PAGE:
The addition of the DH opened new opportunities for players such as Cepeda and others from his era who could still produce at the plate late in their careers but no longer played the field with the spot-on defense of their primes.

Cepeda was thrilled to have another chance.

He hit .289 with 20 home runs and 86 RBIs in 1973, starting off strongly with a .333 average and five homers in April. He drove in 23 runs in August on the way to DH of the Year honors. On Aug. 8 at Kansas City, Cepeda hit four doubles.

“That was one of the best years,” Cepeda recalled, “because I was playing on one leg and I hit .289. And I hit four doubles in one game. Both my knees were hurting, and I was designated hitter of the year.”

Cepeda topped Baltimore’s Tommy Davis (.306, seven homers, 89 RBIs) and Minnesota’s Tony Oliva (.291, 16 HRs, 92 RBIs) for top DH honors.

“It wasn’t easy for me to win the award,” Cepeda said. “They had some great years.”

Cepeda knew little English when he arrived in the minor leagues in the mid-1950s, putting him among the first wave of Spanish-speaking players thrown into a different culture to play professional baseball, build new lives and send money back home.

It was an opportunity to succeed in a sport he loved, as long as daunting challenges off the field could be overcome.

Early on, Cepeda was told by a manager to go home to Puerto Rico and learn English before coming back to his career in the U.S.

“Coming here my first year, everything was a novelty to me, a surprise,” Cepeda recalled in a 2014 interview with the AP. “When I came to Virginia, I was there for one month and my father died. My dad said, ‘I want to see my son play pro ball,’ and he died the day before I played my first game in Virginia.

“From there I went to Puerto Rico and when I came back here, I had to come back because we didn’t have no money and my mother said, ‘You’ve got to go back and send me money, we don’t have money to eat,’” he said.

Cepeda had continued to be encouraged watching so many young players from Latin America arriving in the United States with better English skills, thanks in large part to all 30 major league organizations putting more emphasis into such training through academies in the Dominican Republic and Venezuela.

There also are English classes offered to young players during spring training and into extended spring, plus through the various levels of the minor leagues.

“Orlando overcame challenges throughout his life to build a Hall of Fame career," MLB Commissioner Rob Manfred said in a statement. “This beloved figure from Puerto Rico was one of the many players of his era who helped turn baseball into a multicultural game.”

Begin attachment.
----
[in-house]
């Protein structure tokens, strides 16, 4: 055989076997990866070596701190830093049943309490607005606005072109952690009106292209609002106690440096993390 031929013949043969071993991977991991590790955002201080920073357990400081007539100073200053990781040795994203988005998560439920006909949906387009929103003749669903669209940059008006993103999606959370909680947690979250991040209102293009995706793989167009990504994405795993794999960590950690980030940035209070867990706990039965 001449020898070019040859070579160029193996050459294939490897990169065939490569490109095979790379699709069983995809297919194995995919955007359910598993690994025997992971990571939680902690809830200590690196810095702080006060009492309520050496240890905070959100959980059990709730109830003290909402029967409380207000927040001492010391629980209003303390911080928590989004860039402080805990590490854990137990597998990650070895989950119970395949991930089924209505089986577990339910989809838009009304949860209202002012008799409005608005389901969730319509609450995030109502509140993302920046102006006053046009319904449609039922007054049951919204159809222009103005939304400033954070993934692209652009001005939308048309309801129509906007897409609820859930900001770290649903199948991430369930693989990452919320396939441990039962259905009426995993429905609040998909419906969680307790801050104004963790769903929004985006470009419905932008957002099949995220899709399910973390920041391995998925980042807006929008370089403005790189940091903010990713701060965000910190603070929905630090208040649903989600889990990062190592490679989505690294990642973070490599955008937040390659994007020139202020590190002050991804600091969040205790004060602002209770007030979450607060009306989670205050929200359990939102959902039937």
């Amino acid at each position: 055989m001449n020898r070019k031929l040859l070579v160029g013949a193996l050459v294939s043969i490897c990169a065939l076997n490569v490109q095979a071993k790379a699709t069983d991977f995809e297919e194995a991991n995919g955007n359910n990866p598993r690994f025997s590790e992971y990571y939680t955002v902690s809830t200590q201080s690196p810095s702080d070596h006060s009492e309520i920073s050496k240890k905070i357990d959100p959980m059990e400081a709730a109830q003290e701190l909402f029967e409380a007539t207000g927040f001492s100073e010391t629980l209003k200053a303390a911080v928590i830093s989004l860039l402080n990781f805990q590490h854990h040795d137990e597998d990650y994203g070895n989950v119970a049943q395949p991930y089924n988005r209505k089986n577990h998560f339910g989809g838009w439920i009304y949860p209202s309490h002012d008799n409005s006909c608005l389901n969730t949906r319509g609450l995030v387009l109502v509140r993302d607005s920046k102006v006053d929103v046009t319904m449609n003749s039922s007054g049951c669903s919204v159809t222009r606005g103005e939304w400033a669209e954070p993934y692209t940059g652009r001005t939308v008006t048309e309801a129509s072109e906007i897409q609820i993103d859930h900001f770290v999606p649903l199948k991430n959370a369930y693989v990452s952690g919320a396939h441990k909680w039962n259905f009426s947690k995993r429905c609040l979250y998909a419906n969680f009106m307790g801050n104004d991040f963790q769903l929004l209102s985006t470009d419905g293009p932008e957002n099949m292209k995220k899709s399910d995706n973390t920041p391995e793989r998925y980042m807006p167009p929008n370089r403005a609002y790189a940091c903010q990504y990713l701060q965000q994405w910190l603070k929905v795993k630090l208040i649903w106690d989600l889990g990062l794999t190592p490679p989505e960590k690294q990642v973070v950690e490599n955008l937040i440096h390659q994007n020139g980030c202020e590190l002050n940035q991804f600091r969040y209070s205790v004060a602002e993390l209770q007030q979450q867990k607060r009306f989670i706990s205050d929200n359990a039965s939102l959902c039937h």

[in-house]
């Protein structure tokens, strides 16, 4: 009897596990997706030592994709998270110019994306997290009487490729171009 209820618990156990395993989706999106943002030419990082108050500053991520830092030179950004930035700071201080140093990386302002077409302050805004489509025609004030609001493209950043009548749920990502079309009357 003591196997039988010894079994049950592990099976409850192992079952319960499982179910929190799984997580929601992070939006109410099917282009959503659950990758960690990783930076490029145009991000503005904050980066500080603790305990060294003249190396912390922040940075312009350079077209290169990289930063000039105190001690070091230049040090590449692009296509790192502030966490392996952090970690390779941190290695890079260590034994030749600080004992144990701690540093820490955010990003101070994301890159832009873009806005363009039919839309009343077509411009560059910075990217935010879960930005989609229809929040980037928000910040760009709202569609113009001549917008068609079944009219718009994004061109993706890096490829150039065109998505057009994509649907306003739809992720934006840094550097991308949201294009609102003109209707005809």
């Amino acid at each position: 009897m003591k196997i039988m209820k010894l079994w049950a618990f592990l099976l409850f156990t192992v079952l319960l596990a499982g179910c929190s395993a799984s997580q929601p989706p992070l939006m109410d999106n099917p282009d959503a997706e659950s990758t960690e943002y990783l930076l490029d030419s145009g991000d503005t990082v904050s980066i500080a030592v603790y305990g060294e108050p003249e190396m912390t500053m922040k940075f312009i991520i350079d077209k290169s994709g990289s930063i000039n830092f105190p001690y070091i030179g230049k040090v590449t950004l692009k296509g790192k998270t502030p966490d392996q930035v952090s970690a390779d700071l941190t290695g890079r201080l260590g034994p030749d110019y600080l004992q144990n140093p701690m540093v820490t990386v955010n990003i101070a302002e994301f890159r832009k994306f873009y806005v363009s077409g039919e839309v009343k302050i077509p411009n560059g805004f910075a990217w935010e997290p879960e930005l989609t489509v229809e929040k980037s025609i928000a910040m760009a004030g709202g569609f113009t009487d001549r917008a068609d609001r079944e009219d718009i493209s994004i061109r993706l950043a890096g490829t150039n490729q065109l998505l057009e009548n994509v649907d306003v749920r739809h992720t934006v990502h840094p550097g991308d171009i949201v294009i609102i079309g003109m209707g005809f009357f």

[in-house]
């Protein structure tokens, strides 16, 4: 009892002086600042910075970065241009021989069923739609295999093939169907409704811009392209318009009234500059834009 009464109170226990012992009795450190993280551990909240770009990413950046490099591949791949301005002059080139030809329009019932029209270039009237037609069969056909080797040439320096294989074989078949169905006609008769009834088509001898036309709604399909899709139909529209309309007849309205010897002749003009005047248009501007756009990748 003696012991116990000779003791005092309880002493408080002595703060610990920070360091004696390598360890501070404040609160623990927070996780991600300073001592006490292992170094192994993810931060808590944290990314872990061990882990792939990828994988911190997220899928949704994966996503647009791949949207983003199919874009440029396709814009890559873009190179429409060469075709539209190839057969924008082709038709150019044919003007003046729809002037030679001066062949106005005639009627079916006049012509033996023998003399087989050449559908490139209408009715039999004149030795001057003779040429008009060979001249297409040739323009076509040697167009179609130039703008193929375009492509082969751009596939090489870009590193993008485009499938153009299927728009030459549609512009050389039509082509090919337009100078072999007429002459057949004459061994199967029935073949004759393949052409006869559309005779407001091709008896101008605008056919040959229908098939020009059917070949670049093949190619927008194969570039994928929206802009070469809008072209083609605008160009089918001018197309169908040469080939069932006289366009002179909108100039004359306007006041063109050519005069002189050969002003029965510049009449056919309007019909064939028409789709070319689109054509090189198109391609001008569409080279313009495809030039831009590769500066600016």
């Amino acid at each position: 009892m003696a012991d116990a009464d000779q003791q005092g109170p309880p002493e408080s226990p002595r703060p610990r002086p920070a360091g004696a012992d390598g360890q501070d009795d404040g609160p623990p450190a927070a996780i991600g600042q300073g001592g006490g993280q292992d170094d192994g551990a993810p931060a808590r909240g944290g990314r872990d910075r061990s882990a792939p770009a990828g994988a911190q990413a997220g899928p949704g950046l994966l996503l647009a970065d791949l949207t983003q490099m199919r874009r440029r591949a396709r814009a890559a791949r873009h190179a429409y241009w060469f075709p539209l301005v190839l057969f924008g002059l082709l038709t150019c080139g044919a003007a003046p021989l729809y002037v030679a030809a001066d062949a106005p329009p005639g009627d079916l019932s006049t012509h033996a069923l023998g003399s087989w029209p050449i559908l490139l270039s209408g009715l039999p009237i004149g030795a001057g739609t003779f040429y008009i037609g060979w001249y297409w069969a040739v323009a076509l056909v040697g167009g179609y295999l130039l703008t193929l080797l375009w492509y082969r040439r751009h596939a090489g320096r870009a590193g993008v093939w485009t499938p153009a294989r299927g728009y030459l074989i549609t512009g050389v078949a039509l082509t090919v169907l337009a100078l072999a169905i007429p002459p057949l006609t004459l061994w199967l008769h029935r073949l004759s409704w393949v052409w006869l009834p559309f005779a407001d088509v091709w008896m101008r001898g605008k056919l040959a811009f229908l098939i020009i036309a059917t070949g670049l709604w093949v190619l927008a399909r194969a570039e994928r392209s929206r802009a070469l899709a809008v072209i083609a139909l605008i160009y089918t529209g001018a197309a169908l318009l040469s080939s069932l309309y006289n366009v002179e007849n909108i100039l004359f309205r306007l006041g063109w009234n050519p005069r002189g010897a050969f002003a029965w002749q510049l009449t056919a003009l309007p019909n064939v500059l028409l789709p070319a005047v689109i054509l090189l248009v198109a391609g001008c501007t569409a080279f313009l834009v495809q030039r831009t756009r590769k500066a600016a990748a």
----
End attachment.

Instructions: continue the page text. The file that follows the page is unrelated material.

He had his troubles, too.

Cepeda was arrested in May 2007 after being pulled him over for speeding when officers discovered drugs in the car.

The California Highway Patrol officer arrested Cepeda after finding a “usable” amount of a white-powder substance that likely was methamphetamine or cocaine, while marijuana and a syringe were also discovered.

After his playing career ended, Cepeda was convicted in 1976 in San Juan, Puerto Rico, of smuggling marijuana and sentenced to five years in prison.

That conviction was probably one reason he was not elected to the Hall of Fame by the Baseball Writers’ Association of America. Cepeda eventually was elected by the Veterans Committee in 1999.

Cepeda played first base during his 17 seasons in the majors, beginning with the Giants. He also spent time with St. Louis, Atlanta, Oakland, Boston and Kansas City. In the spring of 1969, Cepeda was traded by the Cardinals to the Braves for Joe Torre.

A seven-time All-Star who played in three World Series, Cepeda was the 1958 NL Rookie of the Year with San Francisco and NL MVP in 1967 with St. Louis, a city sad to see him go in that trade that brought Torre to town. In 1961, Cepeda led the NL with 46 homers and 142 RBIs. Cepeda was a .297 career hitter with 379 home runs.

It wasn’t until after that 1973 season as DH that Cepeda could look back and appreciate all he had accomplished that year — along with the big part he played in history and change in the sport.

“I just did it,” he said of learning the DH. “Every day, I say to myself, how lucky I am to be born with the skills to play ball.”

Copyright 2024 NPR